The paper sculptures on the walls are also hybrids in terms of genre: the artist clutched and wrinkled the sheets of paper together with pigment, then painted them with dispersion primer, which also served as adhesive to glue the separate pieces of paper together. The wrinkles, creases and folds create spatial microstructures, and joining the separate parts required static considerations. These pieces are new examples of Schulz’s interdisciplinary art bordering on the genres of architecture-sculpture-painting. Physicality has hitherto served a special role in the moment of reception and physical encounter with the artworks, but this time it is expressed in the immediate and improvisational use of materials throughout the creative process. Additionally, just as the acrylic paintings use abstract calligraphies of unknown origin, theoretically serving to capture thought, but implemented here as some sort of syntax (owing to the grids they are suggestive of sets of morphemes), and as the pieces of cloth also evoke the image of some oblivious and indecipherable scenario of the past, through their materiality, the paper sculptures convey a sense of abstraction, uselessness and illegibility of crumbling script, from the vantage point of a peculiar temporality. This historical dimension may be underscored by the archaic texture that resembles marble.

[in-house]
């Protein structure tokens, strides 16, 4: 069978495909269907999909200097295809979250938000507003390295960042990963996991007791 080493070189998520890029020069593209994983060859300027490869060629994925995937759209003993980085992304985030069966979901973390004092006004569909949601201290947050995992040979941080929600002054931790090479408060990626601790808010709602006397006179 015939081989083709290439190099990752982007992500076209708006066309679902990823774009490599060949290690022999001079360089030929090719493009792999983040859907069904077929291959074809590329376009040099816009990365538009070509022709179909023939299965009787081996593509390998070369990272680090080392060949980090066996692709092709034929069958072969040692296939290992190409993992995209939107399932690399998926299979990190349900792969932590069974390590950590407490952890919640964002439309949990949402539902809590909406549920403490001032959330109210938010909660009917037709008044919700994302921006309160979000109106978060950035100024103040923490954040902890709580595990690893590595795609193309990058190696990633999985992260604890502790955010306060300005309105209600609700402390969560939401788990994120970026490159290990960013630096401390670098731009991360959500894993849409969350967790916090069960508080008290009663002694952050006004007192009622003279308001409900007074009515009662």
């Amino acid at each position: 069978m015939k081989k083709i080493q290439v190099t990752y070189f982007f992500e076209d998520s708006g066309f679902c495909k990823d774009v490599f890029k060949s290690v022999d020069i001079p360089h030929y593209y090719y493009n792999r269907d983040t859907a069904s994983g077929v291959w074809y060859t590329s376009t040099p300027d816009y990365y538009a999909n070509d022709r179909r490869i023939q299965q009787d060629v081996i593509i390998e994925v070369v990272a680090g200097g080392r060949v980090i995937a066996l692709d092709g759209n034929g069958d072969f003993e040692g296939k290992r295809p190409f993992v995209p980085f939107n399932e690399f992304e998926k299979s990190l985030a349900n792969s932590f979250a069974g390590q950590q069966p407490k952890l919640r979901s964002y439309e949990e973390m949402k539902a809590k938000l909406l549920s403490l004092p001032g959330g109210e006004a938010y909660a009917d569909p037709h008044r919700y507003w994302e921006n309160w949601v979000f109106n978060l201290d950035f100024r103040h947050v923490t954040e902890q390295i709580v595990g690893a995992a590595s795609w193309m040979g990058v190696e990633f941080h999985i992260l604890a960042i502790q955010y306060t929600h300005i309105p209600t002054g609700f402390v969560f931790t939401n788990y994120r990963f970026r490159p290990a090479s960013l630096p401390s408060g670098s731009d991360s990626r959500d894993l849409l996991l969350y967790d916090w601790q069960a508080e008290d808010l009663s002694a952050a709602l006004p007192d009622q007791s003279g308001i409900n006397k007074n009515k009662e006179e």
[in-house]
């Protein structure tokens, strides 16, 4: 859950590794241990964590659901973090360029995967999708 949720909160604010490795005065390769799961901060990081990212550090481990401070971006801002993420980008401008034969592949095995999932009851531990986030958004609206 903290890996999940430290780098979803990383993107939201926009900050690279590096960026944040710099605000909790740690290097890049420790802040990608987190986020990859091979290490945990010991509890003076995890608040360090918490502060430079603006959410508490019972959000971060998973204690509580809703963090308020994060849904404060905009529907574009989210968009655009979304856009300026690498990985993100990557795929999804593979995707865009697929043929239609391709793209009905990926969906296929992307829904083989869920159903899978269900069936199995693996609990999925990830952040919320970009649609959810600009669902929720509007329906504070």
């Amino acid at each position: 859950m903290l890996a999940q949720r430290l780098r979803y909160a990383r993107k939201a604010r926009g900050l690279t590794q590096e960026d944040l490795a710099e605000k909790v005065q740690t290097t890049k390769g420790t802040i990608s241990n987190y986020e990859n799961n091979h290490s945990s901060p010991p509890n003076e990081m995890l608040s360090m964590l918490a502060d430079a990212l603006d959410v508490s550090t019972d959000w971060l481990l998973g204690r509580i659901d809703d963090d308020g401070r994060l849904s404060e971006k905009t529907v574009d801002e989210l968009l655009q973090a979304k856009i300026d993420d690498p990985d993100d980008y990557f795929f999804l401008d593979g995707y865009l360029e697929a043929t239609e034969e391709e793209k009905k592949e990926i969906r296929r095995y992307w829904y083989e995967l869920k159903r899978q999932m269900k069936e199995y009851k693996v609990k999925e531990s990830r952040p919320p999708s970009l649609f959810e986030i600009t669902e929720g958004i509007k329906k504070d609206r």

Writing has a special role in Schulz’s work, same as in his site-specific installation at acb Gallery. Activating the foreground (as a transitory zone, at once inside and outside), the artist glued his own poem on the black walls around. The text can be conceived of as a prologue, an introduction to the exhibition, but its profound referentiality and poetic language hinder access to its interpretation. This dual nature: familiar-unfamiliar, open-closed, display-concealment, partial cognition, (spatial or material) transitoriness, and the dynamic of (physical and abstract) boundaries – this is the basic character of Schulz’s exhibition, unravelled in various ways by his pieces of painterly and plastic art.
Tilo Schulz was born in Leipzig in 1972. His works have been exhibited by such influential art institutions as the Haus der Kunst Munich, or Kunstverein Hannover. His works have been featured in group shows at Manifesta Luxemburg, Fridericianum and Moderna Museet Stockholm. During the 56th Venice Biennale he was exhibited at Espace Louis Vuitton Venezia. The Hungarian public could see his works at exhibitions of the acb Gallery, Kunsthalle/Budapest, the Institute of Contemporary Art – Dunaújváros, and the Kassák Museum.